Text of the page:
Top 5 Reasons Why Outsourcing Will End In Disaster


1. Poor Communication

Language Barriers

One of the biggest problems in outsourcing: language and effective communication

Time Zones

Different time zones can affect the deadline of your outsourced project

Communication Style

What’s your communication style?
  • Analytical communicators like data, numbers, and can’t stand people who skirt around the facts. They want specific language, and often write-off emotional responses as “wishy-washy”.
  • Intuitive communicators prefer to work with the big picture, rather than get bogged down with the details. They’re looking for the end result, and will quickly get impatient with people bringing up every component of a project.
  • Functional communicators like details, timelines and comprehensive plans. Expect to go through every step with a technical communicator, or they’ll write you off as vague and unprofessional.
  • Personal communicators value language and connection. They want to know what other people are thinking and feeling, as they believe the project will be done best if the people involved feel positive.

2. Unresponsiveness (On Both Sides)

Unresponsiveness is one of the biggest reasons outsourced projects grind to a halt

3. Making Assumptions

Do you make assumptions or cross boundaries without knowing it?

4. They Try To Charge Over The Agreed Quote


5. Micromanagement

  • The outsourcing firm spends as much time making reports and updating their client as they do working on the project.
  • The freelancer isn’t allowed to make any decisions — all actions must go through the client, who’ll sign it off (or not).
  • The client complains constantly. If you’re always looking for mistakes, chances are, that’s all you’ll find. Incessant nit-picking is the quickest way to sap an employee’s motivation.
  • The client refuses to acknowledge any feedback, believing only their opinions are the ones that matter.
  • They lose sight of the big picture. If the client fixates on every tiny mistake, they may bin the entire project and ask the freelancer to start over.
  • Projects go on forever. Perfection comes at a price, and that price is monetary, time-consuming and emotionally exhausting.


  • Put yourself in your client’s shoes (at least at first). Follow their rules and allow trust to build.
  • Bombard micromanagers with updates and check-ins. The micromanager in question may get fed up of hearing from you and turn the intensity down somewhat.
  • Show that you understand your role. Most micromanagers do so because they think you won’t do the job the way they want. Show you know what’s expected to dispel any fears.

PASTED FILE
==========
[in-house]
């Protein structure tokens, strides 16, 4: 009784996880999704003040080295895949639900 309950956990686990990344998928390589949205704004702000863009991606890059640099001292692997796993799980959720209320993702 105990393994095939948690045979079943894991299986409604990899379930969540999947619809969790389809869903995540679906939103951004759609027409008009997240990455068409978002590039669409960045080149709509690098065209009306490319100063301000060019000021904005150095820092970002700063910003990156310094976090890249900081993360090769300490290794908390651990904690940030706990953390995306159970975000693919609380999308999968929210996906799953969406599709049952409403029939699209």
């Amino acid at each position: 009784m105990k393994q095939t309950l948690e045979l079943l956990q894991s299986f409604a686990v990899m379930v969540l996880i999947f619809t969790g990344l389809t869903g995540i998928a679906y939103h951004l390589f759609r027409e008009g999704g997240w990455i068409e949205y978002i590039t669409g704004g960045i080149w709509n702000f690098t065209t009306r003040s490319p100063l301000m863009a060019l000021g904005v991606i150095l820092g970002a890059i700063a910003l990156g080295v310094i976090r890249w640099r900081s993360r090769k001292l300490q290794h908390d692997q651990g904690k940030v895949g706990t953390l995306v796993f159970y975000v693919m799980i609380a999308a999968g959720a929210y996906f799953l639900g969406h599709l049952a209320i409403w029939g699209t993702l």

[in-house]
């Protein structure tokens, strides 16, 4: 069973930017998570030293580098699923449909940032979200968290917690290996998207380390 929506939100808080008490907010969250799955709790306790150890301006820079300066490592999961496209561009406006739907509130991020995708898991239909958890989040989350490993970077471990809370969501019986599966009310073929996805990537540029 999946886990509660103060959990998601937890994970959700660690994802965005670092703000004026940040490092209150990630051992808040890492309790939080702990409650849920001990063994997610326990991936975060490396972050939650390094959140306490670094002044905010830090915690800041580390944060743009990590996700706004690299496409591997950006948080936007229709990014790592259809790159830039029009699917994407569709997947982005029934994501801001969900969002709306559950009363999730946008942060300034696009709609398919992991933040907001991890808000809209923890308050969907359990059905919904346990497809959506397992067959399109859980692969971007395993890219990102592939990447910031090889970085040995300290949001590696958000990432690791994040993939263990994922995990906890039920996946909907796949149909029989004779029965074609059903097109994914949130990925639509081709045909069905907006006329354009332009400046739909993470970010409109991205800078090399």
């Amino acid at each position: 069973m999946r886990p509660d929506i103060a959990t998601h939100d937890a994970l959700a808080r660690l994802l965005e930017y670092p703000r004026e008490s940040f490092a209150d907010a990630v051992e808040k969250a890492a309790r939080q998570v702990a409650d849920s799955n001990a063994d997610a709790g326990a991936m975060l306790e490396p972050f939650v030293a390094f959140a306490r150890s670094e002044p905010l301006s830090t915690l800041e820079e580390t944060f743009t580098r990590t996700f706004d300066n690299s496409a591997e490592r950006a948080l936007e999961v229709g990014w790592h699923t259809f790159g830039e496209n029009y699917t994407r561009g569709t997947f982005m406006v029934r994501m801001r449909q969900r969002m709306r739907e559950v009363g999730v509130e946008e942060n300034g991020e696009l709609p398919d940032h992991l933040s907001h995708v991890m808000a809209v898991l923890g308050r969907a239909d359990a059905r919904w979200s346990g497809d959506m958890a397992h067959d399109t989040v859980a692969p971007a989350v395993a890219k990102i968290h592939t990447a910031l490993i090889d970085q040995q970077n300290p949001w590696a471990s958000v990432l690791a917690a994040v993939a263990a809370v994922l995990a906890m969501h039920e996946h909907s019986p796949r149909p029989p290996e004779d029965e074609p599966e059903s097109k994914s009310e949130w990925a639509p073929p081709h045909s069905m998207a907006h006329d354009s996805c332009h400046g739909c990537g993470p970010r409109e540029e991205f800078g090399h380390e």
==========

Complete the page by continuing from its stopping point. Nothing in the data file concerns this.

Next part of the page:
• Establish your client’s expectations by asking them to put them in writing. Tell them you agree to each point and don’t keep it vague.


  • Don’t set up the freelancers for failure. Having too many expectations will kill the project dead. Be reasonable with deadlines and the level of detail needed.
  • Communicate your timelines. If the project is long enough to hit milestones, be clear when you expect them to be reached. Breaking down a project into chunks will reduce the risk that the outsource firm will run away with the work and move off-topic.
  • Don’t be too rigid with your path. A project can be completed well, even if it’s not exactly the way you’d do it. Excellent communication (but not too much!) will ensure everything stays on track.
  • Give positive feedback. Instead of focusing on all the mistakes, note what the outsourcing firm did well.
  • Recognise their value. You outsourced this work for a reason. Perhaps the freelancer has the skills you lack. Or you don’t have the time, so you picked professionals in that field for a reason. Suitable freelancers will be happy to show you feedback from satisfied clients. Take a look, then trust them.





I build WordPress websites for agency owners, freeing up their time. I work exclusively on WordPress, designing and building websites with Elementor.

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Oliver @ NO LABEL Studios

Oliver @ NO LABEL Studios

I build WordPress websites for agency owners, freeing up their time. I work exclusively on WordPress, designing and building websites with Elementor.

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